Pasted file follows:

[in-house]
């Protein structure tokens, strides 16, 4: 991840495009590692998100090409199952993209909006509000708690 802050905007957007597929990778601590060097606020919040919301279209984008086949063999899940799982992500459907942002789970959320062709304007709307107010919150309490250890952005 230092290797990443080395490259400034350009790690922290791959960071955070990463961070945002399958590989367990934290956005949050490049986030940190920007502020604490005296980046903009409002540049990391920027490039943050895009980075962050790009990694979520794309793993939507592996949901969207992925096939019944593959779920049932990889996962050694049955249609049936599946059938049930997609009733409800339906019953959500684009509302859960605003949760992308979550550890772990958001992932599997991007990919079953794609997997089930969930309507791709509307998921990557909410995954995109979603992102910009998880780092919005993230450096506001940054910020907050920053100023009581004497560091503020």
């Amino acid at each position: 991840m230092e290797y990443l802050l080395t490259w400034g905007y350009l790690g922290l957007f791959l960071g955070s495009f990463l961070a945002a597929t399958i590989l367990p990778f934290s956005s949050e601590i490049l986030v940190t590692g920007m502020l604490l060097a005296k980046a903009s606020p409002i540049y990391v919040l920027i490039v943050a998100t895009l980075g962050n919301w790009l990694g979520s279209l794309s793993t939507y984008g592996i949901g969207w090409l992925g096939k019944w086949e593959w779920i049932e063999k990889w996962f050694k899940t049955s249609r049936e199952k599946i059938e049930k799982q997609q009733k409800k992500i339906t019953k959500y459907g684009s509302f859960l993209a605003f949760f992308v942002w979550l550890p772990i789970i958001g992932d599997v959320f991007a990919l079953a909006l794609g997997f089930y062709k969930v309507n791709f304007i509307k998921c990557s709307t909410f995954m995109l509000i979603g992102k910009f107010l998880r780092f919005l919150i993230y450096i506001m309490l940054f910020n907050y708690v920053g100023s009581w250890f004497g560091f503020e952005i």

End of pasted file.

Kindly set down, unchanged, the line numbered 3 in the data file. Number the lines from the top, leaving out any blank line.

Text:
């Amino acid at each position: 991840m230092e290797y990443l802050l080395t490259w400034g905007y350009l790690g922290l957007f791959l960071g955070s495009f990463l961070a945002a597929t399958i590989l367990p990778f934290s956005s949050e601590i490049l986030v940190t590692g920007m502020l604490l060097a005296k980046a903009s606020p409002i540049y990391v919040l920027i490039v943050a998100t895009l980075g962050n919301w790009l990694g979520s279209l794309s793993t939507y984008g592996i949901g969207w090409l992925g096939k019944w086949e593959w779920i049932e063999k990889w996962f050694k899940t049955s249609r049936e199952k599946i059938e049930k799982q997609q009733k409800k992500i339906t019953k959500y459907g684009s509302f859960l993209a605003f949760f992308v942002w979550l550890p772990i789970i958001g992932d599997v959320f991007a990919l079953a909006l794609g997997f089930y062709k969930v309507n791709f304007i509307k998921c990557s709307t909410f995954m995109l509000i979603g992102k910009f107010l998880r780092f919005l919150i993230y450096i506001m309490l940054f910020n907050y708690v920053g100023s009581w250890f004497g560091f503020e952005i």